• Features – Do you need screenshots? Single sign-on?
  • Mobile – If you are looking to test your mobile app or web you need to decide whether you settle for emulators or need real devices. Then you have to analyze the variety of devices being offered, including geographies, mobile operators, OS versions etc. Many times you have to drill down to the set of actions the grid supports. Does your app use location sensors? Camera? Fingerprints? Not all grid providers support these actions.

Capability Grid

Cross browser tools
Cross browser tools – Comparison

Today I joined Testim.io as President and COO. Testim has the potential to disrupt a massive, $8B+ market for web and mobile QA automation. Testim has built an insanely powerful product that seeks to alleviate the pain associated with test automation — current solutions suck. Testim has achieved product market fit (you might want to read more about that below), has a great team and culture spanning our Israel and San Francisco offices, and needed a business leader to help scale the company to the next level.

How I met Oren Rubin

Throughout the years, I’ve seen hundreds of customers struggle to transform agile. QA was the main bottleneck, specifically the creation and maintenance of automated test cases. I’ve seen organizations fire managers and vendors as a result of failure to meet automation goals. Scripting full test suites took months, during which organizations would depend on one or two skilled automation leads. This had impact on time and money. This is a problem worth solving.

Several months ago, a friend told me about an interesting tool they were assessing. He suggested that I have a call with Oren, the founder and CEO. A few weeks later, I was driving on 101, when Oren called me, The next 45 minutes were invigorating. His description of the need was music to my ears. The way he described Testim’s approach to the maintenance of test scripts intrigued me.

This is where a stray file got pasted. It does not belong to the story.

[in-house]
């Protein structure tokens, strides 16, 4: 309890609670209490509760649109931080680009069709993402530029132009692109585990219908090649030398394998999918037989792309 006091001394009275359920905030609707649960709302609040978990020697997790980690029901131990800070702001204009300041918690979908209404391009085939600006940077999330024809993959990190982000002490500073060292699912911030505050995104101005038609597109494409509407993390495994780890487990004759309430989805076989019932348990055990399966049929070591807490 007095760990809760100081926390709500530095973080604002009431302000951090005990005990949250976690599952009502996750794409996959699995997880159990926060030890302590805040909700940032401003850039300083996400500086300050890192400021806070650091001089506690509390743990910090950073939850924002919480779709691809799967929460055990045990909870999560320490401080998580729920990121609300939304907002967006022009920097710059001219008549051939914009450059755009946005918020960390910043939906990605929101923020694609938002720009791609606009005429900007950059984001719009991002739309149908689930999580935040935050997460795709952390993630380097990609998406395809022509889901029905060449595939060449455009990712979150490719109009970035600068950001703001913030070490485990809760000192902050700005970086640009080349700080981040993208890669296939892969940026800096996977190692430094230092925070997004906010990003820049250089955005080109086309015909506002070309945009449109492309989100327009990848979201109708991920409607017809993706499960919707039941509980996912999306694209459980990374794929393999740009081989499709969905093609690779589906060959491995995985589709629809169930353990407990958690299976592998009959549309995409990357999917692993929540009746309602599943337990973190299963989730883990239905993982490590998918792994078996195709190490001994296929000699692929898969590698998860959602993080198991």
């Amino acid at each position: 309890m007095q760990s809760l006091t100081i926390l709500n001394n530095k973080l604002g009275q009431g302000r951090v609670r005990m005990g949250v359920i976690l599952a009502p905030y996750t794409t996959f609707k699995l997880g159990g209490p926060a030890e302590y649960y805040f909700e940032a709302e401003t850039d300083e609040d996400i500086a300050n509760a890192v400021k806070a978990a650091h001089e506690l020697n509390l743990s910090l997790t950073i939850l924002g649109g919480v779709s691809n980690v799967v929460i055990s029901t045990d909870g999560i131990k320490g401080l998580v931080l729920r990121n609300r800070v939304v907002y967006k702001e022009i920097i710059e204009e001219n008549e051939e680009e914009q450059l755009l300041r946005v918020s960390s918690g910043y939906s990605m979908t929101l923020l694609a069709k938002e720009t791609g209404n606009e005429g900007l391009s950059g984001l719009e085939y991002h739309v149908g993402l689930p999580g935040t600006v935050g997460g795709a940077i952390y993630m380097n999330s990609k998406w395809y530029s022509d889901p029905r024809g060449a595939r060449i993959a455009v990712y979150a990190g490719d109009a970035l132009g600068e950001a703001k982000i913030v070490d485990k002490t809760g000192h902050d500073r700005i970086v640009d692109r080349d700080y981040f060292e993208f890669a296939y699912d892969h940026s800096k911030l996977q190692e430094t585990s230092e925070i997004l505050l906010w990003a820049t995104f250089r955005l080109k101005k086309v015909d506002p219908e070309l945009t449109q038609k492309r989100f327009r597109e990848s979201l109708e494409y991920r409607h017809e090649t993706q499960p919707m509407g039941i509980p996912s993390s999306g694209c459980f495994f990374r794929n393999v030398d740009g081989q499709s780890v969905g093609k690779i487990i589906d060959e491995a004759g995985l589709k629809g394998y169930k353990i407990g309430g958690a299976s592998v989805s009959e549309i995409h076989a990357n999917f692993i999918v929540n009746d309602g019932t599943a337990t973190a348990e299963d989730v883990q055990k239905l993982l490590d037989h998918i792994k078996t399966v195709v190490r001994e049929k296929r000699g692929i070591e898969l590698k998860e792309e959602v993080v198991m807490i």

A few weeks later I stopped by Heavybit, a San Francisco based accelerator for developer related startups, to meet Oren. We immediately hit it off. He showed me a demo and I loved it! It was exactly the type of tool that was required to help companies automate release cycles generally and quality assurance specifically. It was cloud based, required little scripting and was visual and easy to use. And developers loved it! It took 3 minutes to create a test. I started firing questions at Oren: about Testim’s product roadmap, current customers, personas, integration with other devops tools, etc. Over the following weeks, we had a number of similar discussions.

So why did I join Testim?

Over the last few years, I’ve met hundreds of startups. There are a few ingredients that make a great startup.

Deep and identifiable Pain Point — “Make sure your product is a pain killer. Not a vitamin.” If you help customers address a great need that is making their job more difficult, they will give you the time of day, and more often than not, will be ready to pay for it. I’ve seen that pain point around Continuous Delivery & Continuous Integration and specifically around test automation: the time to author a single test case, the effort required to maintain these test suites and the challenges around the required expertise. Test automation is a big pain point to a vast majority of the development teams I’ve met.

Superb Team with Domain Expertise — Many investors have articulated the qualities of a great team and more importantly a great founder. It is difficult to define one until you meet one. Oren is that kind of founder. Oren has spent the past two decades living and breathing the problem which Testim is trying to solve. He experienced the challenges of agile transformation and built a product based on his unique insights. He largely bootstrapped the company for the first two years with his own money and that of a few prominent Israel angels. He was able to attract a strong, highly technical team of engineers. Based on his product vision and early customer traction, he was also able to attract a prominent group of Silicon Valley and Israel venture funds. And Oren believed that for the company to realize its full business potential, the corporate HQ would have to be based in Silicon Valley. So he packed up and moved to San Francisco.